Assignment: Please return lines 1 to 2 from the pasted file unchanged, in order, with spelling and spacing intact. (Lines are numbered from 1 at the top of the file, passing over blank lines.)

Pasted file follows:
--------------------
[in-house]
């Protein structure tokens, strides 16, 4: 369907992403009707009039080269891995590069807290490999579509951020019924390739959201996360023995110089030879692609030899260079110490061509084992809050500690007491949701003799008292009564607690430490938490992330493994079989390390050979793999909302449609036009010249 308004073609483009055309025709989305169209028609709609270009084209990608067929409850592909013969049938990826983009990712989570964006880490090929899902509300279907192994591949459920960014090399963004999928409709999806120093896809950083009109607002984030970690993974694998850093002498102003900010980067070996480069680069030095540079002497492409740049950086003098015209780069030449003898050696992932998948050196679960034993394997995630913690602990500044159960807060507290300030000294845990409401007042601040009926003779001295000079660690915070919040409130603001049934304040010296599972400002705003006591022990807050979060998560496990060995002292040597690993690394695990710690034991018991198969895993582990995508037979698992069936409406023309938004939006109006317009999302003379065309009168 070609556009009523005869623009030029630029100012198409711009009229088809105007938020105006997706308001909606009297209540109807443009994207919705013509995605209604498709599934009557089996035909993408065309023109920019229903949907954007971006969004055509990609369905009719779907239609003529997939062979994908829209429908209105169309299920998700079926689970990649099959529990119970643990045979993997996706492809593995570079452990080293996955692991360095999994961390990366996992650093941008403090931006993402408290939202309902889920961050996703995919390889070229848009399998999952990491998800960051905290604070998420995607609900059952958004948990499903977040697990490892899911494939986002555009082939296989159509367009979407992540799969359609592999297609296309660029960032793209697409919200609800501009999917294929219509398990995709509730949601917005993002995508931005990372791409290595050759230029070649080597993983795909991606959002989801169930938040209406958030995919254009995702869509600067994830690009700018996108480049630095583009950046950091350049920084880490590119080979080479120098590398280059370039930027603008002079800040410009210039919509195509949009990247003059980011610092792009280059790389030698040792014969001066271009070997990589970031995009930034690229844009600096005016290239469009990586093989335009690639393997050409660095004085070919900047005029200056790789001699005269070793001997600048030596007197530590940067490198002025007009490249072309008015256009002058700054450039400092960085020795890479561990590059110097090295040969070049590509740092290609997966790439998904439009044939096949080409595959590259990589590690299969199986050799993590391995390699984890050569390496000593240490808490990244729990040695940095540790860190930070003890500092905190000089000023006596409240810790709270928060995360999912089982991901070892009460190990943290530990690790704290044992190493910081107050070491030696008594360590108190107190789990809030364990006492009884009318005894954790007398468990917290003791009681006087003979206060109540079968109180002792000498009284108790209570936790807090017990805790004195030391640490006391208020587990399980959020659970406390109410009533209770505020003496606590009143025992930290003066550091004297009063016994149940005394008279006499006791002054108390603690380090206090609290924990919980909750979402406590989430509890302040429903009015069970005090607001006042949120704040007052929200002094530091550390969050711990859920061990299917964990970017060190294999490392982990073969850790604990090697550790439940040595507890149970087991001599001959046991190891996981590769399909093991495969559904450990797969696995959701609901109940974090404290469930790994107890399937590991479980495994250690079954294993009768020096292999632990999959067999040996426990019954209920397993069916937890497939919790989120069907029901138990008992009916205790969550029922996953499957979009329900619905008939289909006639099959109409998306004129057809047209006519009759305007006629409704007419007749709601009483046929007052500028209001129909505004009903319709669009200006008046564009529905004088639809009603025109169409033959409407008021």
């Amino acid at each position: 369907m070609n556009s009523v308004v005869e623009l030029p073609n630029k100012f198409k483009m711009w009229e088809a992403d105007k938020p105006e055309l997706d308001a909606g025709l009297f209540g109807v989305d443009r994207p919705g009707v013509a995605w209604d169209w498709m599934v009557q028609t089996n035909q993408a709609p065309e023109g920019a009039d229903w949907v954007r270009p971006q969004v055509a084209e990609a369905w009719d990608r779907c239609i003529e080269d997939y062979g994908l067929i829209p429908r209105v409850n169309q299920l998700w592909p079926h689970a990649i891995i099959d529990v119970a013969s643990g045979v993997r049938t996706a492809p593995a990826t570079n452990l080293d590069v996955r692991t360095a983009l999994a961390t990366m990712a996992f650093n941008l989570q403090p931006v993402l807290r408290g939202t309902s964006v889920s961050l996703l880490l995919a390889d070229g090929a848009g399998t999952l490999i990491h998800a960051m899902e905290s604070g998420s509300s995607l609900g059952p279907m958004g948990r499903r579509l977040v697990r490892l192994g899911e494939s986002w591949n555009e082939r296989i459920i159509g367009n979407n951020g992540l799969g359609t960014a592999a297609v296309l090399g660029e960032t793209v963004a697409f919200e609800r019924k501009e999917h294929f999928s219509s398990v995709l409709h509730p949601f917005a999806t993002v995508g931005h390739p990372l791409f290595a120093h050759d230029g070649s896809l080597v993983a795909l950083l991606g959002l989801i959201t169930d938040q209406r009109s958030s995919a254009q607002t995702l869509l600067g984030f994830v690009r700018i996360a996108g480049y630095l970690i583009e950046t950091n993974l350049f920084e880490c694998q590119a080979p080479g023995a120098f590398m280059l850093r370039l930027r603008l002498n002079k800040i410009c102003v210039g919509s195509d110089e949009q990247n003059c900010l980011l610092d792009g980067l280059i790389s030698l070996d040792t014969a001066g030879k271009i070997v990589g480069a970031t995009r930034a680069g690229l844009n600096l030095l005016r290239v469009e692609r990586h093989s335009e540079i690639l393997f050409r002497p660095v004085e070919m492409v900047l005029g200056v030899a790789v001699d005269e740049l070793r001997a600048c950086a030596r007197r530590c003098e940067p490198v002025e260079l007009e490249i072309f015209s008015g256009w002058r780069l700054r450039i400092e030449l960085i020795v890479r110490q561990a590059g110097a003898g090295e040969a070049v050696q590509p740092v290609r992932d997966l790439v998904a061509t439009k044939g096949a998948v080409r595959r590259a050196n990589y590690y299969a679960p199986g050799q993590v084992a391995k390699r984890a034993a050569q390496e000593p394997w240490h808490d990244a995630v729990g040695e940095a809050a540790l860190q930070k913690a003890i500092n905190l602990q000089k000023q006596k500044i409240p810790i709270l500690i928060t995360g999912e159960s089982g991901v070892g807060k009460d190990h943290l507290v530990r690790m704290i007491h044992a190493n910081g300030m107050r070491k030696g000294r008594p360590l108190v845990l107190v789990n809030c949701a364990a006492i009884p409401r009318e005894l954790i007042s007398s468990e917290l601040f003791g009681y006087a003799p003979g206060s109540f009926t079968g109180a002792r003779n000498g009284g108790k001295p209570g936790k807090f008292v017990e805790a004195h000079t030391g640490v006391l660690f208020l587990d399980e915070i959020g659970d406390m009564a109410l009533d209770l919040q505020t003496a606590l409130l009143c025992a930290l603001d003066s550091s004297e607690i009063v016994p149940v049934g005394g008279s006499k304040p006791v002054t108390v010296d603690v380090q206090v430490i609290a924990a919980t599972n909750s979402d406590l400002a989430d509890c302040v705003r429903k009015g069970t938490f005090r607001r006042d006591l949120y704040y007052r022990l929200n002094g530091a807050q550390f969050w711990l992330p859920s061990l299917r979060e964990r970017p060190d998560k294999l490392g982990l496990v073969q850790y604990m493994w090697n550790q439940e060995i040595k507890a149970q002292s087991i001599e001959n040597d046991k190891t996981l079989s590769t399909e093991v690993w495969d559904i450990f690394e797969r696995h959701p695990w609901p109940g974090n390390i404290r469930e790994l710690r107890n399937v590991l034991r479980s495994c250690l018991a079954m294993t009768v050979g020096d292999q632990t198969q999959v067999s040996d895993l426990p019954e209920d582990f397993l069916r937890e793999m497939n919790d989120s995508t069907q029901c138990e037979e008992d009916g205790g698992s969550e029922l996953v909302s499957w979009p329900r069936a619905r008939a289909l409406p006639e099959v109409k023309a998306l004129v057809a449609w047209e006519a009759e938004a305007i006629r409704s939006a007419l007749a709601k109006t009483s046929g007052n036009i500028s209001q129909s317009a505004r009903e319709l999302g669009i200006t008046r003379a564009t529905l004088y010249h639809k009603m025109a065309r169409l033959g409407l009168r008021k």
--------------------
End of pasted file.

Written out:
[in-house]
């Protein structure tokens, strides 16, 4: 369907992403009707009039080269891995590069807290490999579509951020019924390739959201996360023995110089030879692609030899260079110490061509084992809050500690007491949701003799008292009564607690430490938490992330493994079989390390050979793999909302449609036009010249 308004073609483009055309025709989305169209028609709609270009084209990608067929409850592909013969049938990826983009990712989570964006880490090929899902509300279907192994591949459920960014090399963004999928409709999806120093896809950083009109607002984030970690993974694998850093002498102003900010980067070996480069680069030095540079002497492409740049950086003098015209780069030449003898050696992932998948050196679960034993394997995630913690602990500044159960807060507290300030000294845990409401007042601040009926003779001295000079660690915070919040409130603001049934304040010296599972400002705003006591022990807050979060998560496990060995002292040597690993690394695990710690034991018991198969895993582990995508037979698992069936409406023309938004939006109006317009999302003379065309009168 070609556009009523005869623009030029630029100012198409711009009229088809105007938020105006997706308001909606009297209540109807443009994207919705013509995605209604498709599934009557089996035909993408065309023109920019229903949907954007971006969004055509990609369905009719779907239609003529997939062979994908829209429908209105169309299920998700079926689970990649099959529990119970643990045979993997996706492809593995570079452990080293996955692991360095999994961390990366996992650093941008403090931006993402408290939202309902889920961050996703995919390889070229848009399998999952990491998800960051905290604070998420995607609900059952958004948990499903977040697990490892899911494939986002555009082939296989159509367009979407992540799969359609592999297609296309660029960032793209697409919200609800501009999917294929219509398990995709509730949601917005993002995508931005990372791409290595050759230029070649080597993983795909991606959002989801169930938040209406958030995919254009995702869509600067994830690009700018996108480049630095583009950046950091350049920084880490590119080979080479120098590398280059370039930027603008002079800040410009210039919509195509949009990247003059980011610092792009280059790389030698040792014969001066271009070997990589970031995009930034690229844009600096005016290239469009990586093989335009690639393997050409660095004085070919900047005029200056790789001699005269070793001997600048030596007197530590940067490198002025007009490249072309008015256009002058700054450039400092960085020795890479561990590059110097090295040969070049590509740092290609997966790439998904439009044939096949080409595959590259990589590690299969199986050799993590391995390699984890050569390496000593240490808490990244729990040695940095540790860190930070003890500092905190000089000023006596409240810790709270928060995360999912089982991901070892009460190990943290530990690790704290044992190493910081107050070491030696008594360590108190107190789990809030364990006492009884009318005894954790007398468990917290003791009681006087003979206060109540079968109180002792000498009284108790209570936790807090017990805790004195030391640490006391208020587990399980959020659970406390109410009533209770505020003496606590009143025992930290003066550091004297009063016994149940005394008279006499006791002054108390603690380090206090609290924990919980909750979402406590989430509890302040429903009015069970005090607001006042949120704040007052929200002094530091550390969050711990859920061990299917964990970017060190294999490392982990073969850790604990090697550790439940040595507890149970087991001599001959046991190891996981590769399909093991495969559904450990797969696995959701609901109940974090404290469930790994107890399937590991479980495994250690079954294993009768020096292999632990999959067999040996426990019954209920397993069916937890497939919790989120069907029901138990008992009916205790969550029922996953499957979009329900619905008939289909006639099959109409998306004129057809047209006519009759305007006629409704007419007749709601009483046929007052500028209001129909505004009903319709669009200006008046564009529905004088639809009603025109169409033959409407008021």